One way to justify the number: Stripe’s new partnership with
Amazon.com Inc., the largest and most sought-after customer on
the internet. Over the past couple of weeks, Stripe began handling
a large, though undisclosed, portion of Amazon’s transactions.
Neither company will address the scope of the deal — which was
only revealed by Stripe’s addition of Amazon’s logo to its website
— but it could help Stripe greatly increase its transaction
volume. (Amazon had no comment.)
Seven years in, however, Stripe’s mission is less to send more
books, vacuums, and grooming kits into the world than to “increase
the GDP of the internet,” Patrick says. To do this, the company is
beginning to move beyond payments by writing software that helps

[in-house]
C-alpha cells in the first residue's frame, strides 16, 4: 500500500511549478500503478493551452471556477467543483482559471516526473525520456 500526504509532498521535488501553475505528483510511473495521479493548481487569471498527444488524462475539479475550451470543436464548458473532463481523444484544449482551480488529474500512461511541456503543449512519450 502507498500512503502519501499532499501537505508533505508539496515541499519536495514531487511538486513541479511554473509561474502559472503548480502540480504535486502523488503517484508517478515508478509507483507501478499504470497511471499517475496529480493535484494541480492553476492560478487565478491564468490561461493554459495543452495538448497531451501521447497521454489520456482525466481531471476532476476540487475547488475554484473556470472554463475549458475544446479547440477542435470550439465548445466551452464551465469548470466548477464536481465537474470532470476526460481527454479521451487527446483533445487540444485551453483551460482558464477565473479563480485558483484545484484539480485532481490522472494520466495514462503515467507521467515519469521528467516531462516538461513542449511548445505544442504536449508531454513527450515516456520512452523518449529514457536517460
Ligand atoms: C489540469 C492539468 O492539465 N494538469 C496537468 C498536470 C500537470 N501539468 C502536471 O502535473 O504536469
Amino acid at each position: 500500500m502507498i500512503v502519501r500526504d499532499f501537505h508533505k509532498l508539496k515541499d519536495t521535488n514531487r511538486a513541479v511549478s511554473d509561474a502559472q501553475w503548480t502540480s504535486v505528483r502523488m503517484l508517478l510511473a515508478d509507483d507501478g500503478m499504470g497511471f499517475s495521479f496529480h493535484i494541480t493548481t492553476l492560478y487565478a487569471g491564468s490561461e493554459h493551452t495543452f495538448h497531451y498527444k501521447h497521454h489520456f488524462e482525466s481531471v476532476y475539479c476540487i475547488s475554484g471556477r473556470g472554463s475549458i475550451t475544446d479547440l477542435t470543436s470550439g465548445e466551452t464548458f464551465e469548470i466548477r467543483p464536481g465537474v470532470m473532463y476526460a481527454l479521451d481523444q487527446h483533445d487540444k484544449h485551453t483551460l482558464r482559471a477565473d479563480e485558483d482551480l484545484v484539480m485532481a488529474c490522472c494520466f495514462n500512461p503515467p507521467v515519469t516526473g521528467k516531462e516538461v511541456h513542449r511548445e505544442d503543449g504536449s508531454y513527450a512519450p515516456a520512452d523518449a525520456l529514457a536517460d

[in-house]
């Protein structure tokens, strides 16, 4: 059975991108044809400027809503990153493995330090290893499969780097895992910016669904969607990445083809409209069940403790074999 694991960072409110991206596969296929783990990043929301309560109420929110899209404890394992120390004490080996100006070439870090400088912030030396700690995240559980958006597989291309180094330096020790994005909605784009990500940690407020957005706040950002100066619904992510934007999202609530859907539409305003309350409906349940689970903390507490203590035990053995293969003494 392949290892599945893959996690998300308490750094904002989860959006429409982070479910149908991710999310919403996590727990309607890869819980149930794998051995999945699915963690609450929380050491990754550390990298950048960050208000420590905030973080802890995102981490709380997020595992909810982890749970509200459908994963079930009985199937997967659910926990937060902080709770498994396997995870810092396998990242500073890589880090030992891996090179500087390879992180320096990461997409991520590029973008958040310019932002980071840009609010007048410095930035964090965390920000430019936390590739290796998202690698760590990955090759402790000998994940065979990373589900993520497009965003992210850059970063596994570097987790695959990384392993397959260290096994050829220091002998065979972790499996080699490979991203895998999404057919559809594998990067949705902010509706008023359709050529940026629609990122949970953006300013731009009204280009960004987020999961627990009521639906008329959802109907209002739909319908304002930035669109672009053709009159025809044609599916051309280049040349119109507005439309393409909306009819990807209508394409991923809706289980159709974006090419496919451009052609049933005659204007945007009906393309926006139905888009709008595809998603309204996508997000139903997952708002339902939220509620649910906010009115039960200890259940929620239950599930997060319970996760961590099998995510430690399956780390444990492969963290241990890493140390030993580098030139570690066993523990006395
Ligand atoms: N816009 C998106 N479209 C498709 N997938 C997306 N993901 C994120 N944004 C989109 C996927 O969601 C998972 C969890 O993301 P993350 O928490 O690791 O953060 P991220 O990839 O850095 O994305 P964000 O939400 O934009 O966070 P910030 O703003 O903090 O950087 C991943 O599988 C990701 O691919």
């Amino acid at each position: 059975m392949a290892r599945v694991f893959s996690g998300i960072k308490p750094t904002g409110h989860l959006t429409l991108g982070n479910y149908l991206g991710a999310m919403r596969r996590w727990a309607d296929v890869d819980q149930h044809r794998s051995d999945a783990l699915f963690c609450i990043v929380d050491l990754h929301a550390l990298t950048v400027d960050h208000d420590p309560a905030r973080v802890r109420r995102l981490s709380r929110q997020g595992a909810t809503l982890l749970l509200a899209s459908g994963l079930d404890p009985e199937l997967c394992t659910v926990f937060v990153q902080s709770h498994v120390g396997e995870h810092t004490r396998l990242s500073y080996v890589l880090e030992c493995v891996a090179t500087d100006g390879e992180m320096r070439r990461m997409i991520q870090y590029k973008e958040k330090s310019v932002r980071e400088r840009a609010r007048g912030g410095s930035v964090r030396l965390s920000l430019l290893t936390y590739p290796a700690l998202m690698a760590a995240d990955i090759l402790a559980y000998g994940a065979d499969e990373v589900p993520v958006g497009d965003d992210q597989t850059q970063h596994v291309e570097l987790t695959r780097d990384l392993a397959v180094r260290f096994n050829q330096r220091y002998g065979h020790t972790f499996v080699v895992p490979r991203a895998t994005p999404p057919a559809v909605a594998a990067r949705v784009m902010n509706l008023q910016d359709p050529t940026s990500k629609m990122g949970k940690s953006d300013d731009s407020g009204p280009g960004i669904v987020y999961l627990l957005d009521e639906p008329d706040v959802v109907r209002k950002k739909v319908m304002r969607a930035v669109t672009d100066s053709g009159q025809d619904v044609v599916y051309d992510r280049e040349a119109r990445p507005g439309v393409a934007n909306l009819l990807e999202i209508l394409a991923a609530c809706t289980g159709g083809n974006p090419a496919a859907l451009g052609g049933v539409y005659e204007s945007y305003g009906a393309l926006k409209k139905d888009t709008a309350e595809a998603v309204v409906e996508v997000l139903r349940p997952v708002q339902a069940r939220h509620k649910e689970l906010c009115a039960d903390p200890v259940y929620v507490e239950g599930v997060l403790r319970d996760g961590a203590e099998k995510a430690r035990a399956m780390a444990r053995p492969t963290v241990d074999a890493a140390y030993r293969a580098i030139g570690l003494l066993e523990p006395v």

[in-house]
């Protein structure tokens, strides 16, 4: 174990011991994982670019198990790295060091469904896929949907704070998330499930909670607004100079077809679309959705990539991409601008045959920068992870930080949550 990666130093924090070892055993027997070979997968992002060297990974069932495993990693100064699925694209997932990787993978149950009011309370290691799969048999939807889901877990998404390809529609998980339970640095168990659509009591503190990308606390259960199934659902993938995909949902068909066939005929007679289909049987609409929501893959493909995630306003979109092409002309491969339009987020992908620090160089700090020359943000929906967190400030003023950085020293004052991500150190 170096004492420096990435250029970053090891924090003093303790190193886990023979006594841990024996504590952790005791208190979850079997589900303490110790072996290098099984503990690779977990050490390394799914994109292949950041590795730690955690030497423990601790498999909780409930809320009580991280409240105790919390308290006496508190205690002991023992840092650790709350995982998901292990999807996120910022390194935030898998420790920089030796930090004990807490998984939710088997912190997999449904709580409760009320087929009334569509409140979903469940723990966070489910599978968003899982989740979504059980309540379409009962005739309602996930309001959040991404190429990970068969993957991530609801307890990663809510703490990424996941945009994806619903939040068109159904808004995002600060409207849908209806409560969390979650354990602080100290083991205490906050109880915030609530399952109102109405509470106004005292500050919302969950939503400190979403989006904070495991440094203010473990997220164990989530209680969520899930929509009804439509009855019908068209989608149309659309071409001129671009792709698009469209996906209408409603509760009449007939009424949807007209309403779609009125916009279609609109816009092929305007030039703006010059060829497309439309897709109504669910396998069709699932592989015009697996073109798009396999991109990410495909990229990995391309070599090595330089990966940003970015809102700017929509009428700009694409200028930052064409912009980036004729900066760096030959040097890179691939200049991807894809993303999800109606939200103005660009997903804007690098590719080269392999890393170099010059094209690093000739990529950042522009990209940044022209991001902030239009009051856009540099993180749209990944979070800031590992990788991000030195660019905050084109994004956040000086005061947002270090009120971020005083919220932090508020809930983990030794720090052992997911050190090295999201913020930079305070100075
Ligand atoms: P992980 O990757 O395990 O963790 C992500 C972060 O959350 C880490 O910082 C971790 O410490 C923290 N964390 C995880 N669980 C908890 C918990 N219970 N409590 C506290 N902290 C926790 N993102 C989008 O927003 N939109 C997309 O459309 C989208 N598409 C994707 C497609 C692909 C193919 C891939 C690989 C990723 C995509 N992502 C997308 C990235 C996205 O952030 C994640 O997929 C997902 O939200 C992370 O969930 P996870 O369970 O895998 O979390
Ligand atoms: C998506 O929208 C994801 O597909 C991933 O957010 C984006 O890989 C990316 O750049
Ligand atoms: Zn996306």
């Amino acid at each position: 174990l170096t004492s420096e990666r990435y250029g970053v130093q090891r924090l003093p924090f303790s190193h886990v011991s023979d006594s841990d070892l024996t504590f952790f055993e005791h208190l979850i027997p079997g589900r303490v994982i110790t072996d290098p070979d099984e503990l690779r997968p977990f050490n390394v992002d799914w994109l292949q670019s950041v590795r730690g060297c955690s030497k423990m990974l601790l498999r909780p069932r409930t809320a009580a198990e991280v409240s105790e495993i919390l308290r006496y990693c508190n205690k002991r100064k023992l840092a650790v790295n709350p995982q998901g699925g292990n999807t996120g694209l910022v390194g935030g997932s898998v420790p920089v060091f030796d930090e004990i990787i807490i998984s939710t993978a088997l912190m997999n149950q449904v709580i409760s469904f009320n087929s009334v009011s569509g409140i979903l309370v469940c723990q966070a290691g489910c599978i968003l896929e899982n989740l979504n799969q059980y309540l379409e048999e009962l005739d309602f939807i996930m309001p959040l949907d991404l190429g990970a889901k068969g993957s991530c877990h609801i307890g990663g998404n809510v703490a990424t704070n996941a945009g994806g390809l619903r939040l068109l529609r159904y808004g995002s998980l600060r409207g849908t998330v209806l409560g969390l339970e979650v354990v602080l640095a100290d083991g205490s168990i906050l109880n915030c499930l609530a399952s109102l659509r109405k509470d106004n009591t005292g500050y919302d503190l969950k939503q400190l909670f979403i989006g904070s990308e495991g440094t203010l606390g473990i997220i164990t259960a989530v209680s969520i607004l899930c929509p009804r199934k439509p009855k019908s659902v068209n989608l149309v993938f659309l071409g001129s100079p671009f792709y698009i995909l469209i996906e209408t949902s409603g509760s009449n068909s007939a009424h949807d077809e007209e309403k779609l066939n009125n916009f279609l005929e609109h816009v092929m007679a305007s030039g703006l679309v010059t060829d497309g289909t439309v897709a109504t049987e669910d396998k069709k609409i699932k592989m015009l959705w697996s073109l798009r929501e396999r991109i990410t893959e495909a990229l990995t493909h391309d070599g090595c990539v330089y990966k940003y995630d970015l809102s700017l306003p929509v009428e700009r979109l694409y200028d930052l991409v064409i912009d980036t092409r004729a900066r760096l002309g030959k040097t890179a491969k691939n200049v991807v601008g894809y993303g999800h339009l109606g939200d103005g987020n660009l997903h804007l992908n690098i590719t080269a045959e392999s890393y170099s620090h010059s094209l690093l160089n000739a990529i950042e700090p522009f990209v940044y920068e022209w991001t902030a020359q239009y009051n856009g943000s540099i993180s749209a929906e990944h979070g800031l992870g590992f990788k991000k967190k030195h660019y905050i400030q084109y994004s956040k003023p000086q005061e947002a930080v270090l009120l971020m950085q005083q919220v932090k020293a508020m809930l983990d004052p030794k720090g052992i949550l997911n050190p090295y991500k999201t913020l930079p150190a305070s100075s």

companies retool the way they incorporate, pay workers, and detect
fraud. It’s part of an ambitious bid to revamp how online business
has been conducted for 20 years and to give anyone with a bright
idea a chance to compete. “We think giving two people in a garage
the same infrastructure as a 100,000-person corporation — the
aggregate effects of that will be really good,” Patrick says.
The key to Stripe’s success was their laser-like focus on developers. They made Stripe the easiest way to add payments to any system, and they have a great reputation for security and reliability.